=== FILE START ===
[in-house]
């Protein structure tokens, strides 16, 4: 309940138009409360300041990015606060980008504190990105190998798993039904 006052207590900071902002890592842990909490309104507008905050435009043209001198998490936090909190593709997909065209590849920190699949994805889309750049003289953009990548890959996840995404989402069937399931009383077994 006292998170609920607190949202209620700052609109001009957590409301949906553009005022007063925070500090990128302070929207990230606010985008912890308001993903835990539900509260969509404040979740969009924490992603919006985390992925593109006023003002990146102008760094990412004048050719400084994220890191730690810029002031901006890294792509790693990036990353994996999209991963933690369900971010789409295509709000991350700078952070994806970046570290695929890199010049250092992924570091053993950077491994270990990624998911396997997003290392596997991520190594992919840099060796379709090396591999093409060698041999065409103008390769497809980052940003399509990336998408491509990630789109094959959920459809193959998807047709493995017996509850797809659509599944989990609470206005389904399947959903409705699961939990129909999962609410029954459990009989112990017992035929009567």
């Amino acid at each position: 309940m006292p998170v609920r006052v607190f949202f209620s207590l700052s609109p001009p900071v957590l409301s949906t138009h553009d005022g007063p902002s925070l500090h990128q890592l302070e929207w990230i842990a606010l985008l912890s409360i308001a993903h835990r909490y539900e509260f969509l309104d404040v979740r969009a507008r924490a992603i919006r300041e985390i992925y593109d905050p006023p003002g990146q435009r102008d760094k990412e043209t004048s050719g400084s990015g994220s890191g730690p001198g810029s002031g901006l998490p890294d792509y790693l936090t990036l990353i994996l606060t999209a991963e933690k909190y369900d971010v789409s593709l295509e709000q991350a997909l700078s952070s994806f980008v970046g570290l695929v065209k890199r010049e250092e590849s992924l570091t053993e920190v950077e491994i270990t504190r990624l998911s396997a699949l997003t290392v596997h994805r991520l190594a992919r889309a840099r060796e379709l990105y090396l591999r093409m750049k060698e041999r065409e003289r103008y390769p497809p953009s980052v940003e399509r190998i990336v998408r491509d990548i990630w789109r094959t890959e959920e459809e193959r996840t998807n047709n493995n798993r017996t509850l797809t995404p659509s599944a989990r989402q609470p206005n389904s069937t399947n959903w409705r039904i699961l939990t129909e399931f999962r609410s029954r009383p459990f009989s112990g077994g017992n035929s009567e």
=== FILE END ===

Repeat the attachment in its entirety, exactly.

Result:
[in-house]
């Protein structure tokens, strides 16, 4: 309940138009409360300041990015606060980008504190990105190998798993039904 006052207590900071902002890592842990909490309104507008905050435009043209001198998490936090909190593709997909065209590849920190699949994805889309750049003289953009990548890959996840995404989402069937399931009383077994 006292998170609920607190949202209620700052609109001009957590409301949906553009005022007063925070500090990128302070929207990230606010985008912890308001993903835990539900509260969509404040979740969009924490992603919006985390992925593109006023003002990146102008760094990412004048050719400084994220890191730690810029002031901006890294792509790693990036990353994996999209991963933690369900971010789409295509709000991350700078952070994806970046570290695929890199010049250092992924570091053993950077491994270990990624998911396997997003290392596997991520190594992919840099060796379709090396591999093409060698041999065409103008390769497809980052940003399509990336998408491509990630789109094959959920459809193959998807047709493995017996509850797809659509599944989990609470206005389904399947959903409705699961939990129909999962609410029954459990009989112990017992035929009567």
């Amino acid at each position: 309940m006292p998170v609920r006052v607190f949202f209620s207590l700052s609109p001009p900071v957590l409301s949906t138009h553009d005022g007063p902002s925070l500090h990128q890592l302070e929207w990230i842990a606010l985008l912890s409360i308001a993903h835990r909490y539900e509260f969509l309104d404040v979740r969009a507008r924490a992603i919006r300041e985390i992925y593109d905050p006023p003002g990146q435009r102008d760094k990412e043209t004048s050719g400084s990015g994220s890191g730690p001198g810029s002031g901006l998490p890294d792509y790693l936090t990036l990353i994996l606060t999209a991963e933690k909190y369900d971010v789409s593709l295509e709000q991350a997909l700078s952070s994806f980008v970046g570290l695929v065209k890199r010049e250092e590849s992924l570091t053993e920190v950077e491994i270990t504190r990624l998911s396997a699949l997003t290392v596997h994805r991520l190594a992919r889309a840099r060796e379709l990105y090396l591999r093409m750049k060698e041999r065409e003289r103008y390769p497809p953009s980052v940003e399509r190998i990336v998408r491509d990548i990630w789109r094959t890959e959920e459809e193959r996840t998807n047709n493995n798993r017996t509850l797809t995404p659509s599944a989990r989402q609470p206005n389904s069937t399947n959903w409705r039904i699961l939990t129909e399931f999962r609410s029954r009383p459990f009989s112990g077994g017992n035929s009567e």